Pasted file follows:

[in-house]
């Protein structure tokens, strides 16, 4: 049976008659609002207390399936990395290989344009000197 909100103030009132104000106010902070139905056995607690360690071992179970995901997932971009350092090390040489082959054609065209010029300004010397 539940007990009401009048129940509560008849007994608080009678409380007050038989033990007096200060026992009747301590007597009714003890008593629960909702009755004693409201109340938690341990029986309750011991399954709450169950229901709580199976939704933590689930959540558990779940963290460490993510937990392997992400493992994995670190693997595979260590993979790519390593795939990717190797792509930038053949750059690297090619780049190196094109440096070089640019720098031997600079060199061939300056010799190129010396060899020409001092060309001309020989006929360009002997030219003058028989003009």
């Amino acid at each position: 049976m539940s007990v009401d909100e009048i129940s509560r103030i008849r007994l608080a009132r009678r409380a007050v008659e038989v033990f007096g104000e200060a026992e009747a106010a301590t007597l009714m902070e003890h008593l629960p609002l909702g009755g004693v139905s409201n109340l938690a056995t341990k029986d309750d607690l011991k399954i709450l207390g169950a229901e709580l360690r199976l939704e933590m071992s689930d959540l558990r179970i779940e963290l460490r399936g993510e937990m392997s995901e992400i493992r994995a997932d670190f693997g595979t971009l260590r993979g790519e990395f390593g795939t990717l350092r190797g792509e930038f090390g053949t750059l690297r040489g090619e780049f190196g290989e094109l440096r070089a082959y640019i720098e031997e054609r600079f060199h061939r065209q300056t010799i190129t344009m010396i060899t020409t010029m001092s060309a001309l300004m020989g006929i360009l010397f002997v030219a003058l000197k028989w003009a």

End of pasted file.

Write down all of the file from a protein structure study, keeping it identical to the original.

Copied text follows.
[in-house]
């Protein structure tokens, strides 16, 4: 049976008659609002207390399936990395290989344009000197 909100103030009132104000106010902070139905056995607690360690071992179970995901997932971009350092090390040489082959054609065209010029300004010397 539940007990009401009048129940509560008849007994608080009678409380007050038989033990007096200060026992009747301590007597009714003890008593629960909702009755004693409201109340938690341990029986309750011991399954709450169950229901709580199976939704933590689930959540558990779940963290460490993510937990392997992400493992994995670190693997595979260590993979790519390593795939990717190797792509930038053949750059690297090619780049190196094109440096070089640019720098031997600079060199061939300056010799190129010396060899020409001092060309001309020989006929360009002997030219003058028989003009």
């Amino acid at each position: 049976m539940s007990v009401d909100e009048i129940s509560r103030i008849r007994l608080a009132r009678r409380a007050v008659e038989v033990f007096g104000e200060a026992e009747a106010a301590t007597l009714m902070e003890h008593l629960p609002l909702g009755g004693v139905s409201n109340l938690a056995t341990k029986d309750d607690l011991k399954i709450l207390g169950a229901e709580l360690r199976l939704e933590m071992s689930d959540l558990r179970i779940e963290l460490r399936g993510e937990m392997s995901e992400i493992r994995a997932d670190f693997g595979t971009l260590r993979g790519e990395f390593g795939t990717l350092r190797g792509e930038f090390g053949t750059l690297r040489g090619e780049f190196g290989e094109l440096r070089a082959y640019i720098e031997e054609r600079f060199h061939r065209q300056t010799i190129t344009m010396i060899t020409t010029m001092s060309a001309l300004m020989g006929i360009l010397f002997v030219a003058l000197k028989w003009a």